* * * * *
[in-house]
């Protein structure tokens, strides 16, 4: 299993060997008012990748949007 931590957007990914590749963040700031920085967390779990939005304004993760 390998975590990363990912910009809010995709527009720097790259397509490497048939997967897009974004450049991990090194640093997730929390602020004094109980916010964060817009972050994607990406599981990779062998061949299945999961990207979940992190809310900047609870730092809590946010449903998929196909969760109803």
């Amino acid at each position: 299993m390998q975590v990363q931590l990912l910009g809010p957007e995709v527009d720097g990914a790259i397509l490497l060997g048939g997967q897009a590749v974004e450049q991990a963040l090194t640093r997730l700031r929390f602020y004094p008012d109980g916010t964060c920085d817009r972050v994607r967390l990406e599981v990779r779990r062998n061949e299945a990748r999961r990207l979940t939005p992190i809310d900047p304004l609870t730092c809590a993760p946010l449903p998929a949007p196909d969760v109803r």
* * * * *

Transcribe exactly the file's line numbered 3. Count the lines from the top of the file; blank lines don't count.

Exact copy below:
């Amino acid at each position: 299993m390998q975590v990363q931590l990912l910009g809010p957007e995709v527009d720097g990914a790259i397509l490497l060997g048939g997967q897009a590749v974004e450049q991990a963040l090194t640093r997730l700031r929390f602020y004094p008012d109980g916010t964060c920085d817009r972050v994607r967390l990406e599981v990779r779990r062998n061949e299945a990748r999961r990207l979940t939005p992190i809310d900047p304004l609870t730092c809590a993760p946010l449903p998929a949007p196909d969760v109803r």